Friday, July 25, 2008

Happy Birthday Baby

Twelve long and so short months ago I was, at this very moment, sitting in a rocking chair in the dark. I was slowly rocking to a rhythm thousands of years old, heard only in the heart and in the womb of a mother in labor.

I was more prepared this time. I trusted my own body more. I knew I had time. I took it.

My husband was sleeping in the bed in front of me. Periodically he would raise his head and say, "You okay babe?". I would answer with a quiet, "Yes."

I was okay. I was in pain. The worst pain I ever experienced before or since. It can best be described as your legs being shot from your hips by fire. That was my labor.

In my head, as the hormonal and muscular wave swept over me, I would hear my husband's calm and soothing voice. "You are at the top. You are doing good. You are coming down now. The worst is over. Keep breathing." I believed him, because it always did become better. It always did end, only to wash in again ten, five and then three minutes later.

I would rock in between contractions, sipping water from a mason jar. It was dark in our little bedroom. The nightlight shone on the pack and play, the changing table, the baskets decorated in blue; all was positioned to welcome the little person making his way along the shortest and most important journey of his new life.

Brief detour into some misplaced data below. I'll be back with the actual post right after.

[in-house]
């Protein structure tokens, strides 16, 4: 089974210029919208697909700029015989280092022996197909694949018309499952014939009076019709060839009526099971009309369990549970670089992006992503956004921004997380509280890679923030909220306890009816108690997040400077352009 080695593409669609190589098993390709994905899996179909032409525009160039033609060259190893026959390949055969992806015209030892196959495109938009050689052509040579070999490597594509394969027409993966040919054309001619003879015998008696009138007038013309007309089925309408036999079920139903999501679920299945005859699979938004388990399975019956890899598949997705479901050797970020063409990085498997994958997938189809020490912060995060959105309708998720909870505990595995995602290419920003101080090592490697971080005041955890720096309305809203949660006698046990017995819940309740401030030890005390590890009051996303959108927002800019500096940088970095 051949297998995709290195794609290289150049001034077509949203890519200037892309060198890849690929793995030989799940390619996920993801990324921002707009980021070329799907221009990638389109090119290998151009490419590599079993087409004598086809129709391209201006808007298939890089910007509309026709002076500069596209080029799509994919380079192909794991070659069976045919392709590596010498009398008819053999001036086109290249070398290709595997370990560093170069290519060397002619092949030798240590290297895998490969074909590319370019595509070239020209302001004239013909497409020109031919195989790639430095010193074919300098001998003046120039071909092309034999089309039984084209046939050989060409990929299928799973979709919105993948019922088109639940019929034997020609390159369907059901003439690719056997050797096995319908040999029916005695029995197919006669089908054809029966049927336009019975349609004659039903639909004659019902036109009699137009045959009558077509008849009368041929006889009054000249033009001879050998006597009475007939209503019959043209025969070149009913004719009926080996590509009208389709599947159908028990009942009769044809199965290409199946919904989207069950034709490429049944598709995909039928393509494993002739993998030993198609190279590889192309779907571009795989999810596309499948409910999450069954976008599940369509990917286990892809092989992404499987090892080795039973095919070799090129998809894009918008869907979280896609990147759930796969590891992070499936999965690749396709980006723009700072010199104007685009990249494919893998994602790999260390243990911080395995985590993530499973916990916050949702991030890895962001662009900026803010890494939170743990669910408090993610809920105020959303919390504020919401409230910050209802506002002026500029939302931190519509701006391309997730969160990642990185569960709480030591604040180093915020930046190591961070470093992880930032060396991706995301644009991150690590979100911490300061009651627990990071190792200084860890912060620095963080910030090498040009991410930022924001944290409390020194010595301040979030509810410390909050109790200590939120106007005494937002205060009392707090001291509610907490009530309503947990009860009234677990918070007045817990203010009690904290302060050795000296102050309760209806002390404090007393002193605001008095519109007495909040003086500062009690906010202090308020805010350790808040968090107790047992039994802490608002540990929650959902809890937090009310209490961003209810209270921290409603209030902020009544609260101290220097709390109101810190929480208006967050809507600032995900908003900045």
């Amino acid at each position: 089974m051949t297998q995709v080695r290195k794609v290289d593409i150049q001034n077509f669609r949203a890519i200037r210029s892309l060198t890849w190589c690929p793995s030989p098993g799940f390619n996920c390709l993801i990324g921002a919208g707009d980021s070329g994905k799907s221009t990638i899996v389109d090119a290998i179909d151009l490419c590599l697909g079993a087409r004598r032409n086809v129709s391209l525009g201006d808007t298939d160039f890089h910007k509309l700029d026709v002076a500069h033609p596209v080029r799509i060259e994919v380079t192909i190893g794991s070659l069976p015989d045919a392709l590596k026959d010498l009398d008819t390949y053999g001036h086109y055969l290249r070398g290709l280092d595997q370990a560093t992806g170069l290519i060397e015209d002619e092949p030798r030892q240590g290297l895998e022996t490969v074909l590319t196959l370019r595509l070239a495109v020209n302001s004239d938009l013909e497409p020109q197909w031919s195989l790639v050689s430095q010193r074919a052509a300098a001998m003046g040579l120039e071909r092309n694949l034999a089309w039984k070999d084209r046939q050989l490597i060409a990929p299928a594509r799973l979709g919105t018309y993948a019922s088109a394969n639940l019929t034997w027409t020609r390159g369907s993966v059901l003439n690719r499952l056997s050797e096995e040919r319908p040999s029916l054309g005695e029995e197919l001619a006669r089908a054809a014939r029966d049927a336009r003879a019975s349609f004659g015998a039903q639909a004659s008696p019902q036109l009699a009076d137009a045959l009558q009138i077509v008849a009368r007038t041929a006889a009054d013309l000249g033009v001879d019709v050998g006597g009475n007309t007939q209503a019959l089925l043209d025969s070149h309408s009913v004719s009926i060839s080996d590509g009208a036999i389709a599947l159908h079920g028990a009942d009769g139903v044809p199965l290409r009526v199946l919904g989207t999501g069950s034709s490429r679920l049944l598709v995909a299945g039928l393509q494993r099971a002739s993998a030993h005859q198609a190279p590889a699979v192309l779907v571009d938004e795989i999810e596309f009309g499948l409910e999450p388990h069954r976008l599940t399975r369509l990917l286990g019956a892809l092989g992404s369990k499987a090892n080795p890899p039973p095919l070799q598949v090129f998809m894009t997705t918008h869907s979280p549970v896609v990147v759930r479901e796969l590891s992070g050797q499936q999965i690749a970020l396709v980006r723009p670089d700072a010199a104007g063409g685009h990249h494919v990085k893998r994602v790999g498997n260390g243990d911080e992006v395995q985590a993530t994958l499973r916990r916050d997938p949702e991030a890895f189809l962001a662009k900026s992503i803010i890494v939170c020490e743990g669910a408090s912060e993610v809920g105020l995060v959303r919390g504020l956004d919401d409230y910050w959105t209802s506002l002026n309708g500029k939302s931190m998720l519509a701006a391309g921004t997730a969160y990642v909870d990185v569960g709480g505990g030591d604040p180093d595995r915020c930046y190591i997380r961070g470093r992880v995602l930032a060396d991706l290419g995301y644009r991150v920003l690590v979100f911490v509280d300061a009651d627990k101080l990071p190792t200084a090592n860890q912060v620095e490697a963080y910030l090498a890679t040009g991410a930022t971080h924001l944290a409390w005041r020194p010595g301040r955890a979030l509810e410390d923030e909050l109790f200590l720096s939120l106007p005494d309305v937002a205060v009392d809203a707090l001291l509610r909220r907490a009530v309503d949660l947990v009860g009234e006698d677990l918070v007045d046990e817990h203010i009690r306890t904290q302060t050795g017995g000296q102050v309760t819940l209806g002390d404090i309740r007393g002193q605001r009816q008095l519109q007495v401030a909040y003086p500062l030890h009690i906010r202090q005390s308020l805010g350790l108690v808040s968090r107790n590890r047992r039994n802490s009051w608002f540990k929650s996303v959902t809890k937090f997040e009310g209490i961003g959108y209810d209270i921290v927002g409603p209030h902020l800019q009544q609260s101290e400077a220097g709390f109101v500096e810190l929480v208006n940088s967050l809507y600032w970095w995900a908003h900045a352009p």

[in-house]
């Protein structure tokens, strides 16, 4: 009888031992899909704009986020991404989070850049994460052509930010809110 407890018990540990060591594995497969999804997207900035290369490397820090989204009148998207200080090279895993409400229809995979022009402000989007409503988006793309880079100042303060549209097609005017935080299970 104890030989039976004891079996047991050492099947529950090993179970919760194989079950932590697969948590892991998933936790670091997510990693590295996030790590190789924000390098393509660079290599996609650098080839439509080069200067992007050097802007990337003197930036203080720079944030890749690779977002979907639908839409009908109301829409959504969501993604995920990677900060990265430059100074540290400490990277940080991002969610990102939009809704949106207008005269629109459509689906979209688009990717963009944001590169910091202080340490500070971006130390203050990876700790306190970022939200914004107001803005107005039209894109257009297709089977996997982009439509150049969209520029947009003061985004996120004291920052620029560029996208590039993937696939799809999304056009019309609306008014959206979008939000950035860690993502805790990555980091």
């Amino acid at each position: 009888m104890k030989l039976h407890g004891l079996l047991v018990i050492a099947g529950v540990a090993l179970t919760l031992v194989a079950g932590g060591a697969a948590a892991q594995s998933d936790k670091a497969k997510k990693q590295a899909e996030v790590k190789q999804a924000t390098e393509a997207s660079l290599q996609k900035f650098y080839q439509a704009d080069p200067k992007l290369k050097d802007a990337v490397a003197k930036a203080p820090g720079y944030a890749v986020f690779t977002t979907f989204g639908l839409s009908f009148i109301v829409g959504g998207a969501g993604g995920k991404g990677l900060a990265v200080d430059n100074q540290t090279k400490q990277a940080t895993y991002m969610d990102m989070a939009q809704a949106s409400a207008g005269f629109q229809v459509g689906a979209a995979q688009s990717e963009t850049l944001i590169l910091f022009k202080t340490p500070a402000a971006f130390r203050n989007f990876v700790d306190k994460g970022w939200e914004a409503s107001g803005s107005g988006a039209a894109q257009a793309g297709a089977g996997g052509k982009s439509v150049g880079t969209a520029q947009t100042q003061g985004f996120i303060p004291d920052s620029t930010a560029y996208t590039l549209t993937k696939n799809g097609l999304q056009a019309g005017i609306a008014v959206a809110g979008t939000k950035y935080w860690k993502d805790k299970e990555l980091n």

I drank of the quiet. My older son was asleep in the next room, the only sound a slurp as he sucked his thumb. The air conditioning hummed. My husband quietly snored in harmony to the dog. I rocked.

I thanked God for this moment and all the moments to come. I prayed for the doctor and the nurses. I even prayed for a good parking spot. I prayed to be brave through the pain. Then I slept.

I slept for minutes, then seconds, between contractions. How? I still do not know. I did. It was if my body knew these were the last moments of peace for a very, very long time and I should drink them in like a woman finding an oasis in a desert.

The morning came. We called Aunt Barbara to come and stay with our son. I took a shower, stopping every three to five minutes to clasp the wall and just breathe. I could still hear my husband's voice every time. I was walking down the hall when I knew we couldn't wait for Aunt Barbara. I knew because I couldn't move, couldn't breathe, couldn't think during the contraction. My husband's voice was silent. It was time.

Earl, the Pastor/Maintenance/Best Friend, came to stay with my still sleeping first born. I barely said good morning before rushing down the hall. I stopped at the elevator, again clutching the wall.

On the way my husband hit every pot hole, every bump, every jolt he could or so I felt. I grasped the door handle and his hand, holding on with every ounce of strength. I would not, could not, give birth in a car. I would not, could not, go that far!

I reconnected with my "I am Woman, Hear Me Roar" self and told my husband to park the car. I could begin the journey upstairs to L&D myself. I could do it myself. Right. Sure. The kids in the elevator only stared as I deeply breathed through two contractions. Their eyes as wide as saucers. They were thinking, "Oh no she isn't!" I wasn't, but I was close.